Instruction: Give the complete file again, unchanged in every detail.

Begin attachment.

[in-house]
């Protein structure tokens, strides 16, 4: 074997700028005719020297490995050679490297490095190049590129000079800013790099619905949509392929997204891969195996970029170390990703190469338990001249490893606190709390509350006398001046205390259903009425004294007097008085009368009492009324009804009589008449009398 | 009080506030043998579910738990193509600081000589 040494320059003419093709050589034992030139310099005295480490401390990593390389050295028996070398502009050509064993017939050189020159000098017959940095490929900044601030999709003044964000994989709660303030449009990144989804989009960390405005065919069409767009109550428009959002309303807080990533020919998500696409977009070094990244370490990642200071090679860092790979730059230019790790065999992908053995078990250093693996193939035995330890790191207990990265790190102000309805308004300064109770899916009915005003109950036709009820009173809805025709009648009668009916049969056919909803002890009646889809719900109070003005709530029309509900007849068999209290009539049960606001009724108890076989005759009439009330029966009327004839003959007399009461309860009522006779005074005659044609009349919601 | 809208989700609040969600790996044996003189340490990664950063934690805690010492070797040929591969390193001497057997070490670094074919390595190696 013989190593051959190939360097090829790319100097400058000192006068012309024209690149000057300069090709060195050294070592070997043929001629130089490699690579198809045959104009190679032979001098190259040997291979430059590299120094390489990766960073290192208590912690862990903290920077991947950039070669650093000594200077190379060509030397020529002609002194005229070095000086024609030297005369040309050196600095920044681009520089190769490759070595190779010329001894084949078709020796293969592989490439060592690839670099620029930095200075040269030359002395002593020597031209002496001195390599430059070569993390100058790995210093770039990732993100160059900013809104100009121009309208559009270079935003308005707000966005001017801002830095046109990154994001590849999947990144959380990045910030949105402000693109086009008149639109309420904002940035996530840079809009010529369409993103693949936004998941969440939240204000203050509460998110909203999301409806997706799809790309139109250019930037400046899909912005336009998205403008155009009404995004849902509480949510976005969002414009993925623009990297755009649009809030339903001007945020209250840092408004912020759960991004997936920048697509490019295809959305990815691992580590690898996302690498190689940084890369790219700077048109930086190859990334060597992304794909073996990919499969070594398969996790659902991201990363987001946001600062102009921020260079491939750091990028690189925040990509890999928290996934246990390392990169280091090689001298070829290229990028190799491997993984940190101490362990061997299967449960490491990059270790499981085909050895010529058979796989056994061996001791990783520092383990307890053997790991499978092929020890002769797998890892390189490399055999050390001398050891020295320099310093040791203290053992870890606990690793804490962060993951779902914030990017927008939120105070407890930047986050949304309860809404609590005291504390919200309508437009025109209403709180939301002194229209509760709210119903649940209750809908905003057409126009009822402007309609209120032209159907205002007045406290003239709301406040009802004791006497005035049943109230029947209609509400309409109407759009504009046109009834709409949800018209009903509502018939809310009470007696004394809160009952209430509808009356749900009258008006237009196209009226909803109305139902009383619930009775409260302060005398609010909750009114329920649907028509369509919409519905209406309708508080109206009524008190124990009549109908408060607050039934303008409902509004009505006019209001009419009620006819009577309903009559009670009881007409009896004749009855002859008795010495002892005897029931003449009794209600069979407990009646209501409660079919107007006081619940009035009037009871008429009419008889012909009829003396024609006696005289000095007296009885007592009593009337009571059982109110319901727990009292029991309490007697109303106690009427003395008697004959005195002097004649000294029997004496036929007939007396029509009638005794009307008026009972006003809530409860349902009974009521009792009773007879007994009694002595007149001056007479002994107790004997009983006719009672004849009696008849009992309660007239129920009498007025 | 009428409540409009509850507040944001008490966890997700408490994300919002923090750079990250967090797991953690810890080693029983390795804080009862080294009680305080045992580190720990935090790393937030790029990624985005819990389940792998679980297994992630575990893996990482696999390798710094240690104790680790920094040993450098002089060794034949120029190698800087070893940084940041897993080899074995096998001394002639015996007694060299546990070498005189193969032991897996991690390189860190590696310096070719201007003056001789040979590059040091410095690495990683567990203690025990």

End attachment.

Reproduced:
[in-house]
């Protein structure tokens, strides 16, 4: 074997700028005719020297490995050679490297490095190049590129000079800013790099619905949509392929997204891969195996970029170390990703190469338990001249490893606190709390509350006398001046205390259903009425004294007097008085009368009492009324009804009589008449009398 | 009080506030043998579910738990193509600081000589 040494320059003419093709050589034992030139310099005295480490401390990593390389050295028996070398502009050509064993017939050189020159000098017959940095490929900044601030999709003044964000994989709660303030449009990144989804989009960390405005065919069409767009109550428009959002309303807080990533020919998500696409977009070094990244370490990642200071090679860092790979730059230019790790065999992908053995078990250093693996193939035995330890790191207990990265790190102000309805308004300064109770899916009915005003109950036709009820009173809805025709009648009668009916049969056919909803002890009646889809719900109070003005709530029309509900007849068999209290009539049960606001009724108890076989005759009439009330029966009327004839003959007399009461309860009522006779005074005659044609009349919601 | 809208989700609040969600790996044996003189340490990664950063934690805690010492070797040929591969390193001497057997070490670094074919390595190696 013989190593051959190939360097090829790319100097400058000192006068012309024209690149000057300069090709060195050294070592070997043929001629130089490699690579198809045959104009190679032979001098190259040997291979430059590299120094390489990766960073290192208590912690862990903290920077991947950039070669650093000594200077190379060509030397020529002609002194005229070095000086024609030297005369040309050196600095920044681009520089190769490759070595190779010329001894084949078709020796293969592989490439060592690839670099620029930095200075040269030359002395002593020597031209002496001195390599430059070569993390100058790995210093770039990732993100160059900013809104100009121009309208559009270079935003308005707000966005001017801002830095046109990154994001590849999947990144959380990045910030949105402000693109086009008149639109309420904002940035996530840079809009010529369409993103693949936004998941969440939240204000203050509460998110909203999301409806997706799809790309139109250019930037400046899909912005336009998205403008155009009404995004849902509480949510976005969002414009993925623009990297755009649009809030339903001007945020209250840092408004912020759960991004997936920048697509490019295809959305990815691992580590690898996302690498190689940084890369790219700077048109930086190859990334060597992304794909073996990919499969070594398969996790659902991201990363987001946001600062102009921020260079491939750091990028690189925040990509890999928290996934246990390392990169280091090689001298070829290229990028190799491997993984940190101490362990061997299967449960490491990059270790499981085909050895010529058979796989056994061996001791990783520092383990307890053997790991499978092929020890002769797998890892390189490399055999050390001398050891020295320099310093040791203290053992870890606990690793804490962060993951779902914030990017927008939120105070407890930047986050949304309860809404609590005291504390919200309508437009025109209403709180939301002194229209509760709210119903649940209750809908905003057409126009009822402007309609209120032209159907205002007045406290003239709301406040009802004791006497005035049943109230029947209609509400309409109407759009504009046109009834709409949800018209009903509502018939809310009470007696004394809160009952209430509808009356749900009258008006237009196209009226909803109305139902009383619930009775409260302060005398609010909750009114329920649907028509369509919409519905209406309708508080109206009524008190124990009549109908408060607050039934303008409902509004009505006019209001009419009620006819009577309903009559009670009881007409009896004749009855002859008795010495002892005897029931003449009794209600069979407990009646209501409660079919107007006081619940009035009037009871008429009419008889012909009829003396024609006696005289000095007296009885007592009593009337009571059982109110319901727990009292029991309490007697109303106690009427003395008697004959005195002097004649000294029997004496036929007939007396029509009638005794009307008026009972006003809530409860349902009974009521009792009773007879007994009694002595007149001056007479002994107790004997009983006719009672004849009696008849009992309660007239129920009498007025 | 009428409540409009509850507040944001008490966890997700408490994300919002923090750079990250967090797991953690810890080693029983390795804080009862080294009680305080045992580190720990935090790393937030790029990624985005819990389940792998679980297994992630575990893996990482696999390798710094240690104790680790920094040993450098002089060794034949120029190698800087070893940084940041897993080899074995096998001394002639015996007694060299546990070498005189193969032991897996991690390189860190590696310096070719201007003056001789040979590059040091410095690495990683567990203690025990």